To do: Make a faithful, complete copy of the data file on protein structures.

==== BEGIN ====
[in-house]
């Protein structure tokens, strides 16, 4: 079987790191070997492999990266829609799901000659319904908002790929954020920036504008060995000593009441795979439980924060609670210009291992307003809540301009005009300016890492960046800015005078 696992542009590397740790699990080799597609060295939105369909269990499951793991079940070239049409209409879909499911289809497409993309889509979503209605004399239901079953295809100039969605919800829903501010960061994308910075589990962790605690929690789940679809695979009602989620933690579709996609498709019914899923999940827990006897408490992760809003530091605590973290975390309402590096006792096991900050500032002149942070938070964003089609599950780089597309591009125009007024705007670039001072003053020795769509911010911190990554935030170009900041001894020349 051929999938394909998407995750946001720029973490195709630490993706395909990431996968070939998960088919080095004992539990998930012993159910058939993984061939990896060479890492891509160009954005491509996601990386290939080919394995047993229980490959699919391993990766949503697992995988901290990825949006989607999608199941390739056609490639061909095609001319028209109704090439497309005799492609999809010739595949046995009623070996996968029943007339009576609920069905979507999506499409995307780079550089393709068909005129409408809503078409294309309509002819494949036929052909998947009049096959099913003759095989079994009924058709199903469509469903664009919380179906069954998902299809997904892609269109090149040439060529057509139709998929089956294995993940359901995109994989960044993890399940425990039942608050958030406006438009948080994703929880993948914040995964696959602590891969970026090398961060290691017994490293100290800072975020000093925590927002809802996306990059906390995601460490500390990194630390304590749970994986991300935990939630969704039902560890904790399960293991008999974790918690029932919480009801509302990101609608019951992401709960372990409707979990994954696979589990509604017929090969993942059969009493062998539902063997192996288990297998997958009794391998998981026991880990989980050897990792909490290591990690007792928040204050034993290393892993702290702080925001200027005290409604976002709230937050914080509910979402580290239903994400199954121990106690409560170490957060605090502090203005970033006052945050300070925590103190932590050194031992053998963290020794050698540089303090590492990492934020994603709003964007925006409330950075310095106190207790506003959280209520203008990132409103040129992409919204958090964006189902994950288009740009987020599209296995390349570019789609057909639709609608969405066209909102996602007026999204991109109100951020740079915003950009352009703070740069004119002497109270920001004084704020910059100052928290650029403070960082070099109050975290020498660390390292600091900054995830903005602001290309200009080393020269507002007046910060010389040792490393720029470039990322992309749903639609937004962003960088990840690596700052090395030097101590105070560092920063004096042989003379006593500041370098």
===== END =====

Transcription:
[in-house]
């Protein structure tokens, strides 16, 4: 079987790191070997492999990266829609799901000659319904908002790929954020920036504008060995000593009441795979439980924060609670210009291992307003809540301009005009300016890492960046800015005078 696992542009590397740790699990080799597609060295939105369909269990499951793991079940070239049409209409879909499911289809497409993309889509979503209605004399239901079953295809100039969605919800829903501010960061994308910075589990962790605690929690789940679809695979009602989620933690579709996609498709019914899923999940827990006897408490992760809003530091605590973290975390309402590096006792096991900050500032002149942070938070964003089609599950780089597309591009125009007024705007670039001072003053020795769509911010911190990554935030170009900041001894020349 051929999938394909998407995750946001720029973490195709630490993706395909990431996968070939998960088919080095004992539990998930012993159910058939993984061939990896060479890492891509160009954005491509996601990386290939080919394995047993229980490959699919391993990766949503697992995988901290990825949006989607999608199941390739056609490639061909095609001319028209109704090439497309005799492609999809010739595949046995009623070996996968029943007339009576609920069905979507999506499409995307780079550089393709068909005129409408809503078409294309309509002819494949036929052909998947009049096959099913003759095989079994009924058709199903469509469903664009919380179906069954998902299809997904892609269109090149040439060529057509139709998929089956294995993940359901995109994989960044993890399940425990039942608050958030406006438009948080994703929880993948914040995964696959602590891969970026090398961060290691017994490293100290800072975020000093925590927002809802996306990059906390995601460490500390990194630390304590749970994986991300935990939630969704039902560890904790399960293991008999974790918690029932919480009801509302990101609608019951992401709960372990409707979990994954696979589990509604017929090969993942059969009493062998539902063997192996288990297998997958009794391998998981026991880990989980050897990792909490290591990690007792928040204050034993290393892993702290702080925001200027005290409604976002709230937050914080509910979402580290239903994400199954121990106690409560170490957060605090502090203005970033006052945050300070925590103190932590050194031992053998963290020794050698540089303090590492990492934020994603709003964007925006409330950075310095106190207790506003959280209520203008990132409103040129992409919204958090964006189902994950288009740009987020599209296995390349570019789609057909639709609608969405066209909102996602007026999204991109109100951020740079915003950009352009703070740069004119002497109270920001004084704020910059100052928290650029403070960082070099109050975290020498660390390292600091900054995830903005602001290309200009080393020269507002007046910060010389040792490393720029470039990322992309749903639609937004962003960088990840690596700052090395030097101590105070560092920063004096042989003379006593500041370098």